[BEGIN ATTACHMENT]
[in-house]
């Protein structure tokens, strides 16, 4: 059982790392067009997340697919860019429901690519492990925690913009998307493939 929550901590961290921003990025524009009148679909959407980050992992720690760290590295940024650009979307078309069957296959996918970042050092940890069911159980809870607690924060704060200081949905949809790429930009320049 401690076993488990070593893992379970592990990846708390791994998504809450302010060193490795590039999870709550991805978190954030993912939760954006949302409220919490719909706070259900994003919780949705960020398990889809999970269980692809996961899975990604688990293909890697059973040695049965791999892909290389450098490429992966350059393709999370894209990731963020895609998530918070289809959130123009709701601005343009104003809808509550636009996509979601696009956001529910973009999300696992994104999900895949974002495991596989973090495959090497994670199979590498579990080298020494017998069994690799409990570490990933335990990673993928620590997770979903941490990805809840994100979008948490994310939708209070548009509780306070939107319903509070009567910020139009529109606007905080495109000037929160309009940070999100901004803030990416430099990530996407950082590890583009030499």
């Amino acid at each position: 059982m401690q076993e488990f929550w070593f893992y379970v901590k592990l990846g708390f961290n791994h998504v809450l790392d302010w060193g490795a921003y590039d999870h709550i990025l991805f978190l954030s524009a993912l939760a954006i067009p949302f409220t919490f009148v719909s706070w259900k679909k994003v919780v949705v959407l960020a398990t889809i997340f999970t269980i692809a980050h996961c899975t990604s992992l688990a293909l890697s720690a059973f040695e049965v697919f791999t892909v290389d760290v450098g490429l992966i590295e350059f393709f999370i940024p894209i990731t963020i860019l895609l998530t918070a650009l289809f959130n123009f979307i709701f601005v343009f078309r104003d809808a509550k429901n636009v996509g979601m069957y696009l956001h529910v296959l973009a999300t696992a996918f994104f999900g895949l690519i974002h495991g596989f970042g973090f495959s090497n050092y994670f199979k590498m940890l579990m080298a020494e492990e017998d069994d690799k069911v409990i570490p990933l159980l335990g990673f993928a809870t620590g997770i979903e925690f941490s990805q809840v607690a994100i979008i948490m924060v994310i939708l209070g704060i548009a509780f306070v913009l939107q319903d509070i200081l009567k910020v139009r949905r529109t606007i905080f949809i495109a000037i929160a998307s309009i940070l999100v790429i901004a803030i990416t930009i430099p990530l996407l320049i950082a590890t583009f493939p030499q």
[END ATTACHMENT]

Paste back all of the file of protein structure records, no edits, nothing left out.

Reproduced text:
[in-house]
């Protein structure tokens, strides 16, 4: 059982790392067009997340697919860019429901690519492990925690913009998307493939 929550901590961290921003990025524009009148679909959407980050992992720690760290590295940024650009979307078309069957296959996918970042050092940890069911159980809870607690924060704060200081949905949809790429930009320049 401690076993488990070593893992379970592990990846708390791994998504809450302010060193490795590039999870709550991805978190954030993912939760954006949302409220919490719909706070259900994003919780949705960020398990889809999970269980692809996961899975990604688990293909890697059973040695049965791999892909290389450098490429992966350059393709999370894209990731963020895609998530918070289809959130123009709701601005343009104003809808509550636009996509979601696009956001529910973009999300696992994104999900895949974002495991596989973090495959090497994670199979590498579990080298020494017998069994690799409990570490990933335990990673993928620590997770979903941490990805809840994100979008948490994310939708209070548009509780306070939107319903509070009567910020139009529109606007905080495109000037929160309009940070999100901004803030990416430099990530996407950082590890583009030499």
């Amino acid at each position: 059982m401690q076993e488990f929550w070593f893992y379970v901590k592990l990846g708390f961290n791994h998504v809450l790392d302010w060193g490795a921003y590039d999870h709550i990025l991805f978190l954030s524009a993912l939760a954006i067009p949302f409220t919490f009148v719909s706070w259900k679909k994003v919780v949705v959407l960020a398990t889809i997340f999970t269980i692809a980050h996961c899975t990604s992992l688990a293909l890697s720690a059973f040695e049965v697919f791999t892909v290389d760290v450098g490429l992966i590295e350059f393709f999370i940024p894209i990731t963020i860019l895609l998530t918070a650009l289809f959130n123009f979307i709701f601005v343009f078309r104003d809808a509550k429901n636009v996509g979601m069957y696009l956001h529910v296959l973009a999300t696992a996918f994104f999900g895949l690519i974002h495991g596989f970042g973090f495959s090497n050092y994670f199979k590498m940890l579990m080298a020494e492990e017998d069994d690799k069911v409990i570490p990933l159980l335990g990673f993928a809870t620590g997770i979903e925690f941490s990805q809840v607690a994100i979008i948490m924060v994310i939708l209070g704060i548009a509780f306070v913009l939107q319903d509070i200081l009567k910020v139009r949905r529109t606007i905080f949809i495109a000037i929160a998307s309009i940070l999100v790429i901004a803030i990416t930009i430099p990530l996407l320049i950082a590890t583009f493939p030499q």